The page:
Objectives: Alzheimer’s disease (AD) is a neurodegenerative disorder characterized by progressive pathological changes of the brain. A number of studies demonstrated compelling evidence of the importance of oxidative processes in AD pathogenesis. Raisin contains polyphenol, phenolic acid, and tannin compounds, which have antioxidant and anti-inflammatory properties. The present study was aimed to evaluate the protective effect of raisin on neurobehavioral and histological changes in rats with Alzheimer. Methods: Animal model of AD was induced by intraperitoneal injection of aluminium chloride for 60 days (100 mg/kg body weight). During these 60 days both Alzheimer’s and control rats were given 6 g of raisin per rat. At the end of the treatment, blood was collected for biochemical assessment. We used a Morris water task and passive avoidance test to assess spatial memory. Results: Our results showed that aluminium exposure significantly decreased the memory in the MWT and passive avoidance test, but in the raisin + AlCl3 group, it significantly increased spatial memory in both tests. Also, Aluminium exposure significantly increased malondialdehyde (MDA) and decreased ferric reducing ability of plasma (ferric reducing/antioxidant power (FRAP)), while treatment with raisin significantly decreased MDA and increased FRAP in plasma of blood. Discussion: Our findings showed that raisin has a neuroprotective effect and improves the spatial memory in AD animal models.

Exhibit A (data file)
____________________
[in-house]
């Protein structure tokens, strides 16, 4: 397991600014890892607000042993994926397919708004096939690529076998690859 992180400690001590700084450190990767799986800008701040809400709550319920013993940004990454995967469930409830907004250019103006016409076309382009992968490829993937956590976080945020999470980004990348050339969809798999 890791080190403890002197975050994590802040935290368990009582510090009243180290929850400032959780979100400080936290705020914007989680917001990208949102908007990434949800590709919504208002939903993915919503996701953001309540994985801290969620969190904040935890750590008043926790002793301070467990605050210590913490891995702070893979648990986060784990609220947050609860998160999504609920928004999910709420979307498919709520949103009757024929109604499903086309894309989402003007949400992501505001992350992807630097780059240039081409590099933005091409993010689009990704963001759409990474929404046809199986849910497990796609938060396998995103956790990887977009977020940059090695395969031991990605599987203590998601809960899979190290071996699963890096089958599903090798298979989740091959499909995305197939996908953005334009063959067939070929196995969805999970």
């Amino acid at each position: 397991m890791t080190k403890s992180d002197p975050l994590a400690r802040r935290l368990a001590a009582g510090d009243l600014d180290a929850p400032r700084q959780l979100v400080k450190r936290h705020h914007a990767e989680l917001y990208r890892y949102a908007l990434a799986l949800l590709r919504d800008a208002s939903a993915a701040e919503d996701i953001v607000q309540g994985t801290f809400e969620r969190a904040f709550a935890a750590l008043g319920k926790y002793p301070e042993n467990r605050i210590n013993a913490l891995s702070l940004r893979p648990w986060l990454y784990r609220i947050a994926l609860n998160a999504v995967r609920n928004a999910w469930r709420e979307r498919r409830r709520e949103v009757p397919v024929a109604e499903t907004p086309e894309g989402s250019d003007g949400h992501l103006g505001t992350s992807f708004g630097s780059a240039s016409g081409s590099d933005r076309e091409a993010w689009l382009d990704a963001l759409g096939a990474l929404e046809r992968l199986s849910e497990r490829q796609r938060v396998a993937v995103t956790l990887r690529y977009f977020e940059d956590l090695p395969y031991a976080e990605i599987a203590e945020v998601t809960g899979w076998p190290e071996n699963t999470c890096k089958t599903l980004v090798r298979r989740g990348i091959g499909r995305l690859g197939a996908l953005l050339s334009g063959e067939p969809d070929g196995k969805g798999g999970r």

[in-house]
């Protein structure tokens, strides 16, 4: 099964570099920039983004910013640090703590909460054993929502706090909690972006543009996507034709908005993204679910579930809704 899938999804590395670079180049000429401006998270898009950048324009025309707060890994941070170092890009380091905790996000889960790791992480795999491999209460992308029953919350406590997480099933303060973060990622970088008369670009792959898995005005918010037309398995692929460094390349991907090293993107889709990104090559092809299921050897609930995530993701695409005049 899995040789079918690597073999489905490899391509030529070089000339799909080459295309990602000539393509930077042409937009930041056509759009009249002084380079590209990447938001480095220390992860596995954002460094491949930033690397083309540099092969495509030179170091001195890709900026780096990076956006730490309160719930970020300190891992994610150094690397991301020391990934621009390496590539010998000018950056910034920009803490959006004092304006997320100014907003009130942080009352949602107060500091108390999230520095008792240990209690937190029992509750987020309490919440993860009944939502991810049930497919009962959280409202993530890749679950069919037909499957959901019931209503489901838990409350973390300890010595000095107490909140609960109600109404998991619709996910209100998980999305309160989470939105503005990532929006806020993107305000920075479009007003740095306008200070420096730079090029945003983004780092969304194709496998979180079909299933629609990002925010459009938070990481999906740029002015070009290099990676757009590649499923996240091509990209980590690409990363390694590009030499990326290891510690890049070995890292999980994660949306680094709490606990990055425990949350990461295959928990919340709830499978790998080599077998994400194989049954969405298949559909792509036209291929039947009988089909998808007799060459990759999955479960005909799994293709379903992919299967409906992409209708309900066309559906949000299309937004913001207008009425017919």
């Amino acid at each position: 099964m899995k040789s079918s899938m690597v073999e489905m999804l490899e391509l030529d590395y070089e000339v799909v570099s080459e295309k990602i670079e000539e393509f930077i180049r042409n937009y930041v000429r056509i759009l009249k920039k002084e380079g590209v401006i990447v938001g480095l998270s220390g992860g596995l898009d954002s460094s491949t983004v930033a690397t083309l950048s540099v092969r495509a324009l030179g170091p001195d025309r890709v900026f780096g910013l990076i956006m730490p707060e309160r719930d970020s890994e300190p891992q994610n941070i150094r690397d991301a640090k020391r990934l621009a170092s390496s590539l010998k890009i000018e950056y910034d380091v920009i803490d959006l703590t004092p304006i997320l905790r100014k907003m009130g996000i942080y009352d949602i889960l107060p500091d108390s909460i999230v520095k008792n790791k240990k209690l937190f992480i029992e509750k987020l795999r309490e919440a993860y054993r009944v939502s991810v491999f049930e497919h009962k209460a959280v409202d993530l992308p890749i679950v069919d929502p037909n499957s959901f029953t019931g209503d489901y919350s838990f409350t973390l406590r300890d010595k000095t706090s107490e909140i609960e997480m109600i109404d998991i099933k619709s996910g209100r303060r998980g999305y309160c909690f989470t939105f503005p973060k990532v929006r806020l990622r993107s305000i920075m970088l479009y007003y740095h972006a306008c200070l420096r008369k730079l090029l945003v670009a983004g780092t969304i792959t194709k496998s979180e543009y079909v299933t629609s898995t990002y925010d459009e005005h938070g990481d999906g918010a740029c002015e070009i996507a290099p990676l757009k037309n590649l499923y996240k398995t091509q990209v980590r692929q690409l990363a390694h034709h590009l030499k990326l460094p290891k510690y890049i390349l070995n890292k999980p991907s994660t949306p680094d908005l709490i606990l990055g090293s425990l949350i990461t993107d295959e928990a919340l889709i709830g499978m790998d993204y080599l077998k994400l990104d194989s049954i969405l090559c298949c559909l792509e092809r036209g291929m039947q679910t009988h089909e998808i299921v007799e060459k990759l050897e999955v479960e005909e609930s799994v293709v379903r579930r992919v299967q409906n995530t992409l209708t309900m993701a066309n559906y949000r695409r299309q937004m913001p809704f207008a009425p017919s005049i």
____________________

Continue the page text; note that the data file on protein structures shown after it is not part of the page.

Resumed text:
, Carlo Brera, , Sabina Soricelli, Francesca Ciceri, , Francesca Debegnach, , Laura Villa, Massimo Molteni, et al.
Published: 31 July 2017
Nutritional Neuroscience, Volume 22, pp 132-144; https://doi.org/10.1080/1028415x.2017.1357793

Abstract: